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Bowditch Lava Terraces
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Bowditch Lava Terraces

December 5, 2012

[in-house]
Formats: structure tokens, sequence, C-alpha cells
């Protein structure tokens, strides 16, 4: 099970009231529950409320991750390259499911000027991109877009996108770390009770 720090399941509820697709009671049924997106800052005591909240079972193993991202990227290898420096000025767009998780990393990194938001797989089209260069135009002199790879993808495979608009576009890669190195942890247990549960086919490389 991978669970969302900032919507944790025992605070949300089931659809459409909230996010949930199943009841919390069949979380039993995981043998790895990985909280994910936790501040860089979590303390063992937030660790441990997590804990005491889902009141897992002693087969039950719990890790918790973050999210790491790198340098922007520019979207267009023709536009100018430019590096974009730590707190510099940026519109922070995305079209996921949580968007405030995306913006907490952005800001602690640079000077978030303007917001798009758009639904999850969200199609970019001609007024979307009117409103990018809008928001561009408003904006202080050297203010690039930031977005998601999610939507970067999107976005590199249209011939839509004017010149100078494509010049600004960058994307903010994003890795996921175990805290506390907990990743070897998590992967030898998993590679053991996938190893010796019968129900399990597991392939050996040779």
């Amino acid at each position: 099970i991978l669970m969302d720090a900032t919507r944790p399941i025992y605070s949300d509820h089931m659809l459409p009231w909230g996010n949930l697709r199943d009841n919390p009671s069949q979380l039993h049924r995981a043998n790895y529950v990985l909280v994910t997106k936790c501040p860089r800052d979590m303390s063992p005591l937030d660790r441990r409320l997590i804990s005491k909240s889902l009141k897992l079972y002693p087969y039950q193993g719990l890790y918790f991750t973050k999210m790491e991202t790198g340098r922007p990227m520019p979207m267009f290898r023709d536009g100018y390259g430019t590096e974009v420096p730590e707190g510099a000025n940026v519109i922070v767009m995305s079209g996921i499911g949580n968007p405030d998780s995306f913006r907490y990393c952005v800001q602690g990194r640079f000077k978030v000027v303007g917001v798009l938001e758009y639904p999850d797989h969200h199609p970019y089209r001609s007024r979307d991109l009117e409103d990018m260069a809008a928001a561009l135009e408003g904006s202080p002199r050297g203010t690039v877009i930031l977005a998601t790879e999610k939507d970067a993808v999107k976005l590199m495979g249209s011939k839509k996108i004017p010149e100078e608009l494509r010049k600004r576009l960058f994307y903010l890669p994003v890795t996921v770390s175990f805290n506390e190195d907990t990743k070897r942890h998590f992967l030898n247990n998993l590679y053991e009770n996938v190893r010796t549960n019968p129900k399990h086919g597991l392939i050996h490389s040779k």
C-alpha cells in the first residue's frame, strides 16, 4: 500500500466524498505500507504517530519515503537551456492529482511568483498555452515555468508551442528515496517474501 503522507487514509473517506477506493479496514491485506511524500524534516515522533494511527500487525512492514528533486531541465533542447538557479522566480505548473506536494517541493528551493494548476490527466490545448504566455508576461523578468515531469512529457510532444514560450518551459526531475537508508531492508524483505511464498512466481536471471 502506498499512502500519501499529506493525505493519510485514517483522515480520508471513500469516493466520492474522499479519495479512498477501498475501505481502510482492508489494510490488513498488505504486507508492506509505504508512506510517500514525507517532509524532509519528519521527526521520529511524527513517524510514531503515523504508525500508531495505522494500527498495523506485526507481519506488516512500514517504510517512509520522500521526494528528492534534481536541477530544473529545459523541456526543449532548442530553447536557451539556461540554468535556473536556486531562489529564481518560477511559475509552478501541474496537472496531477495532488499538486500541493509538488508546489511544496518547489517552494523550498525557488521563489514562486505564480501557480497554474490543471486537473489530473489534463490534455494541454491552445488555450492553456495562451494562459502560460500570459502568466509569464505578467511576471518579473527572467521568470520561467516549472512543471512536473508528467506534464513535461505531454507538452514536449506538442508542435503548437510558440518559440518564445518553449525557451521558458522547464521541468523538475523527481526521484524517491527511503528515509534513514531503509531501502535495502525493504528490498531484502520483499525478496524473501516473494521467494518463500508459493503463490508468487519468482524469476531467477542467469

Bowditch (25.0°S, 103.1°E) is an irregularly-shaped depression NW of Lacus Solitudinis. Inside Bowditch is a "ring" that resembles a dirty bathtub. Much like water in a bathtub, this ring is a marker of the highest level of liquid lava within Bowditch. The Bowditch depression filled with lava like many craters on the Moon, and as the lava cooled and solidified, it subsided into the center of the depression. The ring is the remnant from this activity. NAC images give us further evidence of lava cooling, contraction, and subsidence in the mare. We do not know if drainage or contraction during cooling causes lava terraces like Bowditch, but these new images should provide us with more clues. NAC view of a part of the lava terrace within the Bowditch feature. The wall of Bowditch is on the right and the terrace is located between the two dashed white lines. LROC NAC image M101478053R, image width is 2400 m, incidence angle is 86 degrees. Credit: NASA/GSFC/Arizona State University


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